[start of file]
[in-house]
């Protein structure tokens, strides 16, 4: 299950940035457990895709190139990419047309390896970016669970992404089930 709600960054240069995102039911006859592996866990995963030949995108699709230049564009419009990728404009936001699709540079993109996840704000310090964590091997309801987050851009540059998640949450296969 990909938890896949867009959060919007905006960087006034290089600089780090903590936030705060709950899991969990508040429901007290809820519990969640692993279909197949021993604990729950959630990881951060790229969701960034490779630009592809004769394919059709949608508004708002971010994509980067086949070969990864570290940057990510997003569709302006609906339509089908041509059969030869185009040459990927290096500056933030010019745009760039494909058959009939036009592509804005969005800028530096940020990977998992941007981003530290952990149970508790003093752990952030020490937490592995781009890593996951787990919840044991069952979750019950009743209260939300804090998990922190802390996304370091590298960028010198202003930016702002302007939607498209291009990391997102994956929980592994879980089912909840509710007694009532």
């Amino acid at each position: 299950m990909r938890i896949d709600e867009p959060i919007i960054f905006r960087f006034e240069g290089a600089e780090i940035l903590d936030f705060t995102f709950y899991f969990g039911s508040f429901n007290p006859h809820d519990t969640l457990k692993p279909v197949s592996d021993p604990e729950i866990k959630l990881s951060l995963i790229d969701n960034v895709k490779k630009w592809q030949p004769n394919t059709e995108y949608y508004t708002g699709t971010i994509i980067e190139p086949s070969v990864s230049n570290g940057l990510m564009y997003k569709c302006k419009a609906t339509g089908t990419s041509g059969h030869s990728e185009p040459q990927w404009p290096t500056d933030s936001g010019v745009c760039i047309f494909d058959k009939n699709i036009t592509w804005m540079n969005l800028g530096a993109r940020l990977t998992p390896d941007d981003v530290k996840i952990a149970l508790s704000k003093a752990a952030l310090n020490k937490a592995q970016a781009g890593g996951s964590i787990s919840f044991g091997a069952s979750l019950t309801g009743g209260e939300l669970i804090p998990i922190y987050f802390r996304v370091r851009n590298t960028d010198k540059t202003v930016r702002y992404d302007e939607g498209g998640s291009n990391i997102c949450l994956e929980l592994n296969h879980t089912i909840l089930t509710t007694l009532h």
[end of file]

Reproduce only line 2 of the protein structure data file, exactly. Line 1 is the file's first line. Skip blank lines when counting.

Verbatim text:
């Protein structure tokens, strides 16, 4: 299950940035457990895709190139990419047309390896970016669970992404089930 709600960054240069995102039911006859592996866990995963030949995108699709230049564009419009990728404009936001699709540079993109996840704000310090964590091997309801987050851009540059998640949450296969 990909938890896949867009959060919007905006960087006034290089600089780090903590936030705060709950899991969990508040429901007290809820519990969640692993279909197949021993604990729950959630990881951060790229969701960034490779630009592809004769394919059709949608508004708002971010994509980067086949070969990864570290940057990510997003569709302006609906339509089908041509059969030869185009040459990927290096500056933030010019745009760039494909058959009939036009592509804005969005800028530096940020990977998992941007981003530290952990149970508790003093752990952030020490937490592995781009890593996951787990919840044991069952979750019950009743209260939300804090998990922190802390996304370091590298960028010198202003930016702002302007939607498209291009990391997102994956929980592994879980089912909840509710007694009532």